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Investigation of Through-Tenon Keys on the Tensile Strength of Mortise and Tenon Joints
Shields, Lance David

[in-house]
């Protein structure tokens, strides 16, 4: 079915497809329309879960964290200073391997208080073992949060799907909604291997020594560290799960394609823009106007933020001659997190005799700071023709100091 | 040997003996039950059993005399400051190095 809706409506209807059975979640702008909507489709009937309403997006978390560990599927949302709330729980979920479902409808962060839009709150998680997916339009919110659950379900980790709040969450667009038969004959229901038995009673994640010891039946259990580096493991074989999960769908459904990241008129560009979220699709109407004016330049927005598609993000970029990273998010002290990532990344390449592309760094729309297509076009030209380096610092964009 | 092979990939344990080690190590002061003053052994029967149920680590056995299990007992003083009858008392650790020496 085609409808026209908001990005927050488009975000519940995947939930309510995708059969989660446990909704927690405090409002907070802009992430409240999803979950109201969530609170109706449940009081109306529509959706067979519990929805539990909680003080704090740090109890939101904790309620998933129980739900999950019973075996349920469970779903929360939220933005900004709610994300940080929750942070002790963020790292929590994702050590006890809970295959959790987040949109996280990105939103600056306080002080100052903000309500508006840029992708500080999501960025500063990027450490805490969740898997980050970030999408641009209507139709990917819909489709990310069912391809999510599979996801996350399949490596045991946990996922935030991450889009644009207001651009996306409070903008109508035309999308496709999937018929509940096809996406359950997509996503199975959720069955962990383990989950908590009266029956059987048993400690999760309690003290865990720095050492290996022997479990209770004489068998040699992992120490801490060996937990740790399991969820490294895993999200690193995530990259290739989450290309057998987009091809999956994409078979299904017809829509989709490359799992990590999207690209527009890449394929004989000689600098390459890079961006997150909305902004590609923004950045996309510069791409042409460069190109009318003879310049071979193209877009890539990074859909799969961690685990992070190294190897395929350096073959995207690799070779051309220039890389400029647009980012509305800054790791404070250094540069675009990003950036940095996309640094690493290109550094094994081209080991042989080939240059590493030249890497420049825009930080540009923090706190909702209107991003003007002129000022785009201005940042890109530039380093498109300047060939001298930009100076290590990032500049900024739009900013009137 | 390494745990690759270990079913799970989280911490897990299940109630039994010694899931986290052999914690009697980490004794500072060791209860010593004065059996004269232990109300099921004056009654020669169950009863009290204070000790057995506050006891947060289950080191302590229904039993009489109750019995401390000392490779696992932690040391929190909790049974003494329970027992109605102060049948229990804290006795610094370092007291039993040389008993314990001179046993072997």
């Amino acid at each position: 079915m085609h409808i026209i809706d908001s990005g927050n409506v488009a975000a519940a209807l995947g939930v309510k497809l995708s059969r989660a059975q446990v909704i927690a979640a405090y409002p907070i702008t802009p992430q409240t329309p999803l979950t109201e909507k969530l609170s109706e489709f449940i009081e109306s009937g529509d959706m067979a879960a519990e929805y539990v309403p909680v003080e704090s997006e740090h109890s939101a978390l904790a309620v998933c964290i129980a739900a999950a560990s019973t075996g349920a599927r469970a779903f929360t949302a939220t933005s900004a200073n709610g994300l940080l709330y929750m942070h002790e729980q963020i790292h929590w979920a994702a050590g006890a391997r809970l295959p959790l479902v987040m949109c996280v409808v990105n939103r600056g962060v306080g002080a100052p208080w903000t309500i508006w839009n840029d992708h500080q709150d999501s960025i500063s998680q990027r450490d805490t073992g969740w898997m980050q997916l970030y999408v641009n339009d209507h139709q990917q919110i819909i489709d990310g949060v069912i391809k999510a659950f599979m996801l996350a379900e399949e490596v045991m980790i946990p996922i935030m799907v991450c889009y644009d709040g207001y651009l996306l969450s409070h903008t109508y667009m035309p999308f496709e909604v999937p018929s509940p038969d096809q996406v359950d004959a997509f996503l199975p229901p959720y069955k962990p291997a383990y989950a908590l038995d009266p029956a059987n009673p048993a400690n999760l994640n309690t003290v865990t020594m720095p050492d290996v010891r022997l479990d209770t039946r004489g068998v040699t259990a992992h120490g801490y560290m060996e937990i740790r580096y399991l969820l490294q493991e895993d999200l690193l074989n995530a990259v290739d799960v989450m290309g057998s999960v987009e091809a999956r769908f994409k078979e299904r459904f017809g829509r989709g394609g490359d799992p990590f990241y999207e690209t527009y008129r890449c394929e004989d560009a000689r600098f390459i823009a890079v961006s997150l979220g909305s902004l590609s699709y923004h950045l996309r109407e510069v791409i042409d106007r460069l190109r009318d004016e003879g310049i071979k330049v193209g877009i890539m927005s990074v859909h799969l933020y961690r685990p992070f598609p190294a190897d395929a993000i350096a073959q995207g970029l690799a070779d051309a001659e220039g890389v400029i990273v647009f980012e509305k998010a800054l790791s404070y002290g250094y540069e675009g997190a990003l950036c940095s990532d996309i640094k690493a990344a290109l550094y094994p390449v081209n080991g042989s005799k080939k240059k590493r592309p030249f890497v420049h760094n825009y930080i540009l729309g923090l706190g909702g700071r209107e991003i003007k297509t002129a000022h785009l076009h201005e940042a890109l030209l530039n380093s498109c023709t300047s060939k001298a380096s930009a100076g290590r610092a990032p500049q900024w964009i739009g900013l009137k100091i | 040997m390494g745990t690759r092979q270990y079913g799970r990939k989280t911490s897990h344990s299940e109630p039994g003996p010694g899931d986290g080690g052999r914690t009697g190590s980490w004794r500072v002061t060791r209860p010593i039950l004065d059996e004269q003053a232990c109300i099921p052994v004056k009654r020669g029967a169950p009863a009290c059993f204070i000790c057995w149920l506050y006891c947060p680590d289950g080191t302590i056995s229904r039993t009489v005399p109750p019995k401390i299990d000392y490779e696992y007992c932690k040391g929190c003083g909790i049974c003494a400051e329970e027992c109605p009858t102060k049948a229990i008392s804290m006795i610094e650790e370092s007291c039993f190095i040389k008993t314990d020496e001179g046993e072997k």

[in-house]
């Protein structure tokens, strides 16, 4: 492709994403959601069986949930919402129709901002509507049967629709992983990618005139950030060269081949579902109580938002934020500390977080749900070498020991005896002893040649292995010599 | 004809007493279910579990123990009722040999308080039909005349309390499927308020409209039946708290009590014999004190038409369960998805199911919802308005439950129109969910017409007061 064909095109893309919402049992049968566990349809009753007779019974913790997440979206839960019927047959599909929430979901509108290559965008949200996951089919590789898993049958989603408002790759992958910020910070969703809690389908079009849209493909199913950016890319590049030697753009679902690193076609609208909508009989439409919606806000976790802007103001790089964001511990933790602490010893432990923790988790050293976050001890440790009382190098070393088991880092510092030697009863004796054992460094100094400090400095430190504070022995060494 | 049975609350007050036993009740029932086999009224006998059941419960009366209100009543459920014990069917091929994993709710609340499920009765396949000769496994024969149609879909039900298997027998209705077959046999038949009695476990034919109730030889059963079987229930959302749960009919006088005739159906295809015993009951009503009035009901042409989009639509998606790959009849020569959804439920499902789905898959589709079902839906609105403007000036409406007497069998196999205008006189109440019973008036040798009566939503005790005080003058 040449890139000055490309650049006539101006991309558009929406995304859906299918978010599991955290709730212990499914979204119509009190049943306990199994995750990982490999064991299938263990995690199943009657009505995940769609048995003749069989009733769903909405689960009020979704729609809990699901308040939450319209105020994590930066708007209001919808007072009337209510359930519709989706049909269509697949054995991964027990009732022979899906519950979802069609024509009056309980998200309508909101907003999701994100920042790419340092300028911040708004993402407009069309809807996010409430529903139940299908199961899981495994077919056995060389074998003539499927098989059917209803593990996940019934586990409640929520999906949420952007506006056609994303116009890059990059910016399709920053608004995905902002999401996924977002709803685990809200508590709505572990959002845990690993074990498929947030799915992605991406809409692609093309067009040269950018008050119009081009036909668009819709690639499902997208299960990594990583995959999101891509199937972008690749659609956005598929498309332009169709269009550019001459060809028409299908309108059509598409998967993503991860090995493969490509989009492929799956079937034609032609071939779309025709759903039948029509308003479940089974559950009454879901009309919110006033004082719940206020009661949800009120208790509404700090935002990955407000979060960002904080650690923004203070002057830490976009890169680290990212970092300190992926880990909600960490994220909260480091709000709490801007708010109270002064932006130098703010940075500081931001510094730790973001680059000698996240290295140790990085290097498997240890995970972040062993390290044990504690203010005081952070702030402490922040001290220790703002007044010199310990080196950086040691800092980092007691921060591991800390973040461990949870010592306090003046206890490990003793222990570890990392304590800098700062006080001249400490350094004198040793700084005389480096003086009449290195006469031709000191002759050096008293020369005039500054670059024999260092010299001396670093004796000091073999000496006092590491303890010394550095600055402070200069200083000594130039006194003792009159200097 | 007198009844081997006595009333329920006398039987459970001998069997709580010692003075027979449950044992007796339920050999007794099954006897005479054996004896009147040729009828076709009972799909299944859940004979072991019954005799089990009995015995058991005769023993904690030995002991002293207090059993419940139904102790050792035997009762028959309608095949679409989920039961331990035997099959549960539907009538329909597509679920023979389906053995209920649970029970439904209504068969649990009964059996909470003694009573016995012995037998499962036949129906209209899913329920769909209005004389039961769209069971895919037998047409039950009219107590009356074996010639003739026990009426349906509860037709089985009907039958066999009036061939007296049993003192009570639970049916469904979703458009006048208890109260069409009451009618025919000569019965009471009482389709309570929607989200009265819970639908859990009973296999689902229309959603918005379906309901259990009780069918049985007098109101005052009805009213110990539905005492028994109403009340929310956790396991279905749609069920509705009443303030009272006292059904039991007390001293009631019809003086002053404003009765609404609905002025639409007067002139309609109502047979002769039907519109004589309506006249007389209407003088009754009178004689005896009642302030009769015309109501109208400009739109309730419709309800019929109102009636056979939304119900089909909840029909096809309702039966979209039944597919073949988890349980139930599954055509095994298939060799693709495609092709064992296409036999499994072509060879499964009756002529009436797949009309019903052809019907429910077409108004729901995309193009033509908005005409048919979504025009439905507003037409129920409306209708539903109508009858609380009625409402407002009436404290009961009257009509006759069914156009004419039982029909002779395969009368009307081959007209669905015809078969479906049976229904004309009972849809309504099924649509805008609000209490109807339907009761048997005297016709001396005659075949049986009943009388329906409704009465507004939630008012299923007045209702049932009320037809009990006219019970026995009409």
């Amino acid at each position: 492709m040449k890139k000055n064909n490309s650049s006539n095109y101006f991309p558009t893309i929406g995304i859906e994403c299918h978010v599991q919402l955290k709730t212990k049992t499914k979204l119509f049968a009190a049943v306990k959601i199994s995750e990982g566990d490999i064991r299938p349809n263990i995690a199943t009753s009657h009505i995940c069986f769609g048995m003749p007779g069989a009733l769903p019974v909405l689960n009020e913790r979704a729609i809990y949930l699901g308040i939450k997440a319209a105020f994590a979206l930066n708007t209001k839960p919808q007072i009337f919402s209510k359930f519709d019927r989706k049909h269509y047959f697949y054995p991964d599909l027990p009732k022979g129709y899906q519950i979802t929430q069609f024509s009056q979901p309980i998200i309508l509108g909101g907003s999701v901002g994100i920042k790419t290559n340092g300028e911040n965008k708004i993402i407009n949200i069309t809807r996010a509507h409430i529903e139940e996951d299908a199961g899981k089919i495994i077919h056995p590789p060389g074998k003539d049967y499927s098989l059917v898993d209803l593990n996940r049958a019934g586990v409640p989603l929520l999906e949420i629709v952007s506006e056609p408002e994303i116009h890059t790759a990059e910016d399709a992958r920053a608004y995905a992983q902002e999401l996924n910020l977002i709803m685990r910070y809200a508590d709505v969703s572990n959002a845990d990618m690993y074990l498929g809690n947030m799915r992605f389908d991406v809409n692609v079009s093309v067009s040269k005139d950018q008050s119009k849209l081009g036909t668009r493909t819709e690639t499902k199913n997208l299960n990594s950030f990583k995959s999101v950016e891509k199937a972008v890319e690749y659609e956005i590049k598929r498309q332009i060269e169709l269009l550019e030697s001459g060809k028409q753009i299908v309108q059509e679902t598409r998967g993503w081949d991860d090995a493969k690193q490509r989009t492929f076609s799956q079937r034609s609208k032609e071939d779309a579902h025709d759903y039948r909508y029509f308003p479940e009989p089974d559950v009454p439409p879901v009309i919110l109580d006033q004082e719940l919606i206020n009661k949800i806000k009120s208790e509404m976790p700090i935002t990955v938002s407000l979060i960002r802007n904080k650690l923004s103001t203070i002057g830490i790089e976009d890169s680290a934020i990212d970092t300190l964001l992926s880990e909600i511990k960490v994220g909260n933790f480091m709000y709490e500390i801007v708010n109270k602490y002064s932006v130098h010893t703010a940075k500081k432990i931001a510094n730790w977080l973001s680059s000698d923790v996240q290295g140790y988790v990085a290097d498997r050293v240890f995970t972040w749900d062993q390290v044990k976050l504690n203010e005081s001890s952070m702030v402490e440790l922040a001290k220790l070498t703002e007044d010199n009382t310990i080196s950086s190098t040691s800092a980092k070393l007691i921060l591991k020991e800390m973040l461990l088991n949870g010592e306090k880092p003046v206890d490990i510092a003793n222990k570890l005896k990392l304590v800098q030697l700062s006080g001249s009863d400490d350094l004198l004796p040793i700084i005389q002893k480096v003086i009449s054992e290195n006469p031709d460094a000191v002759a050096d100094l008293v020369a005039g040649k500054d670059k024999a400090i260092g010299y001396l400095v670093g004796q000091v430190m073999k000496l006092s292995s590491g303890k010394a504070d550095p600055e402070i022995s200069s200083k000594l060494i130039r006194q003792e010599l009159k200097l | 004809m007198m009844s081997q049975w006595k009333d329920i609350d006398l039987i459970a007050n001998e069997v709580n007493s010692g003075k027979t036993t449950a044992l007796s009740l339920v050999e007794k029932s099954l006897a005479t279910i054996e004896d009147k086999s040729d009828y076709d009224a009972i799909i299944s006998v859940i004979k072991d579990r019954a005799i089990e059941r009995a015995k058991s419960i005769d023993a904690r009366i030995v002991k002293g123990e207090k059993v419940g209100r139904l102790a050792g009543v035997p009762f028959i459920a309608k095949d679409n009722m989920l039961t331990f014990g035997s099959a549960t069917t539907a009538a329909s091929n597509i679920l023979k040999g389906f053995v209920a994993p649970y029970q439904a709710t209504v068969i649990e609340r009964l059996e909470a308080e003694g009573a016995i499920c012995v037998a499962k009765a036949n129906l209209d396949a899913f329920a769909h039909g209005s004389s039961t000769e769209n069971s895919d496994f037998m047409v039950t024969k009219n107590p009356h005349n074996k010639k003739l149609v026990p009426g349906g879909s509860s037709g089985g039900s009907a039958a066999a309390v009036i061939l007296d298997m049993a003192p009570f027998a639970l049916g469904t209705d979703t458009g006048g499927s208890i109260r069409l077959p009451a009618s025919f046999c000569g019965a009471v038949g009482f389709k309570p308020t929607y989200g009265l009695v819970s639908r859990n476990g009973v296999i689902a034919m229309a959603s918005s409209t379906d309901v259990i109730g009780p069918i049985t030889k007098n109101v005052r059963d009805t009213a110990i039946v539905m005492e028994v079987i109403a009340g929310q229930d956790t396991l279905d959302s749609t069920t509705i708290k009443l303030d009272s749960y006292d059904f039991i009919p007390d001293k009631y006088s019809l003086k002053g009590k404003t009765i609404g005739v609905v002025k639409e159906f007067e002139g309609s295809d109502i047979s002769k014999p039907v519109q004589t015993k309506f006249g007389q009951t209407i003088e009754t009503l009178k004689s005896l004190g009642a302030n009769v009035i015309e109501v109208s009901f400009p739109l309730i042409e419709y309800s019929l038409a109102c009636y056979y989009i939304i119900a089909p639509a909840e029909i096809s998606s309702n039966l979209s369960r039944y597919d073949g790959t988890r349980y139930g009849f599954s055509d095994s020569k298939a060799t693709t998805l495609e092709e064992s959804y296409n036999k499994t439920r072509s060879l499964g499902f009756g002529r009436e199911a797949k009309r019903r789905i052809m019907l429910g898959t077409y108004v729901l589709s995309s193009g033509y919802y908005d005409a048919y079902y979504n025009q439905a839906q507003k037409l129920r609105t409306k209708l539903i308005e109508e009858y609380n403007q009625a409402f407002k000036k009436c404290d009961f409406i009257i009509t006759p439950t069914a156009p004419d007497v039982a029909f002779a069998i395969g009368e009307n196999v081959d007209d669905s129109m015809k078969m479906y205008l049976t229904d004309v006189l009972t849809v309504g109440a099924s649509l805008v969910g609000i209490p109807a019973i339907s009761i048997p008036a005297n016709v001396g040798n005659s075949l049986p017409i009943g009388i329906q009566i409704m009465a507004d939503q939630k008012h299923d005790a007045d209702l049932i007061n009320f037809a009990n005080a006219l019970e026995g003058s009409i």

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A timber frame is a structural building system composed of heavy timber members connected using carpentry-style joinery that may include metal fasteners. A common variant of mortise-and-tenon joints are keyed (or wedged) through-tenon joints. No research on the behavior of wedged joints in timber frames is available. This research provides design knowledge of keyed through-tenon joints from experimental observations and comparisons between mathematical models and experimental measurement. Evaluation of through-tenon keyed mortise and tenon joints was performed by measuring tensile load and stiffness of white oak (Quercus alba) and Douglas-fir (Pseudotsuga menziesii) joints with four- and 11-inch tenons with one and two keys and comparing these results to mathematical models developed from the National Design Specification of Wood Construction (NDS), General Dowel Equations for Calculating Lateral Connection Values (TR-12), and engineering mechanics. Variables included joint species (white oak or Douglas-fir), protruding tenon length (four or 11 inches), and number of keys (one or two). Joints were tested to ultimate load, then model input specimens were cut from tested joints and additional key stock to generate inputs for joint load predictions that were compared to experimental joint load results for validation. Forty joints were tested with white oak keys and six of these joints were retested with ipe (Tabebuia) keys. Joints with four-inch tenons behaved in a brittle manner with tenon failures. Most joints with 11-inch tenons behaved in a ductile manner with key bending and crushing failures. Joint load and stiffness was similar between white oak and Douglas-fir joints. Joints with 11-inch tenons had greater load and stiffness than with four-inch tenons. Joints with two keys had greater load and stiffness than joints with one key, after normalizing joint load and stiffness responses on key width. Joints retested with ipe keys had greater load than joints originally tested with white oak keys. Tenon relish (row tear-out) failure was predicted for all joints with four-inch tenons. Horizontal key shearing was predicted for all joints with 11-inch tenons. Ratios of predicted ultimate joint load divided by experimental ultimate joints load (calculated/tested) or C/T ratios were used to validate the models chosen for load prediction. C/T ratios showed that ultimate load model predictions over predicted joint load which was due to occurrence of unpredicted tenon failures and simultaneously occurring key failures where models predicted key failures independently. Design safety factors (DSFs) were developed by dividing experimental ultimate joint load by governing allowable (design) load predictions. C/T ratios and DSFs were most similar between white oak and Douglas-fir joints and most different between joints with one and two keys. Alternative design values (ADVs) were developed for comparison to design load predictions. Comparisons between ADVs and DSFs showed that model predictions were most conservative for joints fastened with denser keys than joint members.
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